With its lavishly decorated mantel, French silk and antique ribbons dripping from the fresh-cut Christmas tree and gifts, and the sparkle of mercury glass decorations, the 1922 Spanish Colonial Revival home of Cynthia Meza and Randy Blake has become a popular family destination for the holidays.
“My house is the house to gather at. I decorate it to the hilt,” Cynthia says. Randy is not about to argue, although he says, “We [do] have a great avocado tree,” acknowledging that the tree is also a big draw.
As guests arrive, cocktails and appetizers flow. A wedge of cranberry jam-topped brie sits invitingly on one of Cynthia’s many vintage plates, mushroom turnovers on another. Fresh fruits and pine branches embellish the scene.
The family is then ushered into a traditional sit-down dinner. Soon, more jokes and laughter fill the air as the nieces and nephews hunt for a vintage glass pickle ornament that’s been hidden in the Christmas tree.
Cynthia started this tradition as a way to choose which child would earn the honor of opening up the first present. Afterward, all that can be heard is the sound of gift wrap being torn as everyone opens their gifts.
It’s the first time in a while that Cynthia and Randy can sit back and enjoy the finished restoration of their home. It was only six years ago that the couple was on the outside looking in at this picturesque historic district neighborhood wishing they could buy a home.
They would drive up and down the streets looking for the right property, but it always seemed to elude them. They had resigned themselves to a state of perpetual house hunting when the 1,100-square-foot Spanish-style bungalow caught their eye.
It was a classic fixer-upper, but they saw its potential. “It was a mess,” Cynthia says, but they were thrilled finally to own a home that had character. What to fix first? The first winter, the couple slept in their sweats as the cold air seeped through rotted window sashes. Their first major expense was the installation of central heating and air conditioning.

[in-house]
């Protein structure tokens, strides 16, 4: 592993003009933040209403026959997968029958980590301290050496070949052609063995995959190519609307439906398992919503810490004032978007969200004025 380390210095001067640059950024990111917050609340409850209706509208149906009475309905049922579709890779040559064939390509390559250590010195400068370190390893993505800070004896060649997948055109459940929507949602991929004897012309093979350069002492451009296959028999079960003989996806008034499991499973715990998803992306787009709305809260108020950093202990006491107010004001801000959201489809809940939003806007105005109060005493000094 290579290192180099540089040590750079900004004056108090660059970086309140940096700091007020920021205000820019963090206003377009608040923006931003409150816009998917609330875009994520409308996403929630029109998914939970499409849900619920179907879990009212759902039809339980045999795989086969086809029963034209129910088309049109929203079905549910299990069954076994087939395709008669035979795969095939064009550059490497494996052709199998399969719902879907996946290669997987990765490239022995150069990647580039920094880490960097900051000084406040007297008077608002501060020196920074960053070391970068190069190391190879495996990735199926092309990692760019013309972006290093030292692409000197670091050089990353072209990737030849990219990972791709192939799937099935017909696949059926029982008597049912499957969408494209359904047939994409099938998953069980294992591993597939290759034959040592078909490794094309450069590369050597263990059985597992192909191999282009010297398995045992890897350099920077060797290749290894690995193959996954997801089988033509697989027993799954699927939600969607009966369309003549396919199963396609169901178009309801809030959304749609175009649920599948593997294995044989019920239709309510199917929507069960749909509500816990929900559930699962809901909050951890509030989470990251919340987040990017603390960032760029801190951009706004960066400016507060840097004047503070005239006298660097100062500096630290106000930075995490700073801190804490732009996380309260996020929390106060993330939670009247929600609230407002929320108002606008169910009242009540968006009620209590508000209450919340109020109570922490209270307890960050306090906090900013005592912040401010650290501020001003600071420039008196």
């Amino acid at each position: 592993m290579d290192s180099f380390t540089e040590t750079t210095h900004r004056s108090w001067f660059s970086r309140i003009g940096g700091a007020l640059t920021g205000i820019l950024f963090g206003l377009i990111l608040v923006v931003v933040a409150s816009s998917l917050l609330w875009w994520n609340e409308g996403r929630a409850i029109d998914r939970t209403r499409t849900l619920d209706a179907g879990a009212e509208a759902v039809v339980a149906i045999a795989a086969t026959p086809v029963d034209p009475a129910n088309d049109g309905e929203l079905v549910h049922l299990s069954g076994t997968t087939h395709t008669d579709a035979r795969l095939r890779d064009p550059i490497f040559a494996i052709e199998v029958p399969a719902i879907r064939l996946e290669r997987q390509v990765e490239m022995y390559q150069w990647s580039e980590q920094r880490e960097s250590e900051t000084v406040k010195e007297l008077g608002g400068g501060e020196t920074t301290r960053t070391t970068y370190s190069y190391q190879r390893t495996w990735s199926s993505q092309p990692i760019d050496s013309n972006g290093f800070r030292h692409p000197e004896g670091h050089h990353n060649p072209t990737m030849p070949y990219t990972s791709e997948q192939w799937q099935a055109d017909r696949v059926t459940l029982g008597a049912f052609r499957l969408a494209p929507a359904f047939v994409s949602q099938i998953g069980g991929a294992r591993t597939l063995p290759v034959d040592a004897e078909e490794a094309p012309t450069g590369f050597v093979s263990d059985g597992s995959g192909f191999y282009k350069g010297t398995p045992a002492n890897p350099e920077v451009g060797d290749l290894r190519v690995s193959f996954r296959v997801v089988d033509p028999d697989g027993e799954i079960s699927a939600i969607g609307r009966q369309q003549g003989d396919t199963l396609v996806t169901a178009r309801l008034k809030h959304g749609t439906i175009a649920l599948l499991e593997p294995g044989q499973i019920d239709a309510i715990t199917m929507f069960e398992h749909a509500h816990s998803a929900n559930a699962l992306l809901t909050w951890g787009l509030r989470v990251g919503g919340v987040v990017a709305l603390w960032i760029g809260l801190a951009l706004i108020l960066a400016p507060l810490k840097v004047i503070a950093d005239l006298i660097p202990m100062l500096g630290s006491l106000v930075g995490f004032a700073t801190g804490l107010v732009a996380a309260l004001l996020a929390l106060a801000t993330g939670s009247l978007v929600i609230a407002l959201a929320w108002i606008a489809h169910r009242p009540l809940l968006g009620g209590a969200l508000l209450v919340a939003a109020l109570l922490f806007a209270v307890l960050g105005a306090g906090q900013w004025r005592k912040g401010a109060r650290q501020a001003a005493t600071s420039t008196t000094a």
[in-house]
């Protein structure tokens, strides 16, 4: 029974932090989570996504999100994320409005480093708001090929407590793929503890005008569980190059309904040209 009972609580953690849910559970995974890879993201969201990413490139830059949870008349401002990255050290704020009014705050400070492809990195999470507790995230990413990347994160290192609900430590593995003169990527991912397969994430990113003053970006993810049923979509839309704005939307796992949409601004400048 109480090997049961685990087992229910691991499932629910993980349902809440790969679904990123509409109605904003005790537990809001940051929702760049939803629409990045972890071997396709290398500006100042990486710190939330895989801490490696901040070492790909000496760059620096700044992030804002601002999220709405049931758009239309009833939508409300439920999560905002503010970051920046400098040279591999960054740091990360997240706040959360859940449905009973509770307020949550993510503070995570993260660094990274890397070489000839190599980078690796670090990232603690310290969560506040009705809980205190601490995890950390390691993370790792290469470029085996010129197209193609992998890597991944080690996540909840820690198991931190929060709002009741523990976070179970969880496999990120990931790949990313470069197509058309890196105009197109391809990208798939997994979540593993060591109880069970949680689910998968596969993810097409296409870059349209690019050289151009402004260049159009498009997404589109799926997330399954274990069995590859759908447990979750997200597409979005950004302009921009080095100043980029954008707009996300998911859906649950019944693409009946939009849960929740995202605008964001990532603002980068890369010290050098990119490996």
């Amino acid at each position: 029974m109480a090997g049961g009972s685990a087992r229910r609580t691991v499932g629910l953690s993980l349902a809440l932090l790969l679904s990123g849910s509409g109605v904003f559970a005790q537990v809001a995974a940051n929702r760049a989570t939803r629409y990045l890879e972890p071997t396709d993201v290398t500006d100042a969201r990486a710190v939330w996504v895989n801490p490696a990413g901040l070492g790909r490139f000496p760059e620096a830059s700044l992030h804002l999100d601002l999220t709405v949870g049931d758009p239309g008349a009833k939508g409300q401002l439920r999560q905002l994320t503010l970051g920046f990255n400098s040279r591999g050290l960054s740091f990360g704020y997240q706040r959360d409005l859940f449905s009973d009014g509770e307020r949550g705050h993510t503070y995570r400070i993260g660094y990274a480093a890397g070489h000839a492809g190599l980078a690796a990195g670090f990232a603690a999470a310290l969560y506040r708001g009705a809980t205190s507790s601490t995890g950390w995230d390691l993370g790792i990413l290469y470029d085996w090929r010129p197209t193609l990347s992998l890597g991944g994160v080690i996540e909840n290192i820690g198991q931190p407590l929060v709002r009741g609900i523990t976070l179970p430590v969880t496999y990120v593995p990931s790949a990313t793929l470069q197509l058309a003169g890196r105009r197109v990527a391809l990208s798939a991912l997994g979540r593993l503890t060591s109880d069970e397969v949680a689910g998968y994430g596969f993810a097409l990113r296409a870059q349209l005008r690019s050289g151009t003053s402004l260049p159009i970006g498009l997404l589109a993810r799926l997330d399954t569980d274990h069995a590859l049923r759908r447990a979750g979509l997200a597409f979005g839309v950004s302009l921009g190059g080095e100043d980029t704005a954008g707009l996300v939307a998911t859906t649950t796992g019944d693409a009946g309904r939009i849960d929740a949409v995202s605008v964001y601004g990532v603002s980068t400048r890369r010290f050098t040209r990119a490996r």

Inspired by ideas from home decorating television programs, the couple next gutted a guest bathroom down to the studs. They closed off one of the two doorways to the room and chose fixtures from a few of the big home improvement stores. Then they added a stand-alone shower and ordered a tiny custom-size sink.
They also tackled the master bathroom. Randy installed a Jacuzzi tub with a tub deck set with copper slate tiles and an adjacent built-in quartersawn white oak cabinet for storage. The addition of a wood cabinet, wood shelves, new molding around the windows and a bronze matte towel rack completed the picture.
After three years, the couple turned their attention to the kitchen. Originally, the refrigerator took up half the room. Randy was able to reconfigure and open up the space to build a banquette and richly stained Mission-style cabinets.
The family noticed Randy’s skill as a carpenter rise to a new level when he built his own Murphy bed from scratch. The bed, located in a home office, is where guests sleep and Randy can stretch out and play his guitar. When folded back up, the wall bed takes on the character of snug, built-in cabinetry.
Cynthia uses her sewing skills to add warmth and personality to the home with assorted pillows covered in Arts and Crafts patterns. She also reaches into her collection of vintage cards and paper goods to create unique holiday decorations. Many pieces hang from a wrought-iron tree mounted in the hallway, where she varies the cards throughout the year in an ever-changing entryway vignette.
This Art Deco bar/buffet, purchased when Cynthia began collecting in college, fits beautifully into the couple’s 1920s home.
Cynthia’s gifts as a gardener tie the landscaping into the charm of the Mission-style interiors. Aside from the very popular 50-year-old avocado tree, the couple’s property includes 20 different varieties of trees: Meyer lemon, navel orange, macadamia nut, blood orange, nectarine, tangerine, plum, pluot, lime and pomegranate, as well as plantings of strawberries and grape vines.
A cozy patio area off of the living room extends the couple’s entertaining and living space, adding the indoor-outdoor aesthetic so welcome in a bungalow home. Randy and Cynthia have found a balance of personality, vintage style and modern conveniences that extends to family during the holidays and throughout the year. “We call the house our little casita,” Cynthia says.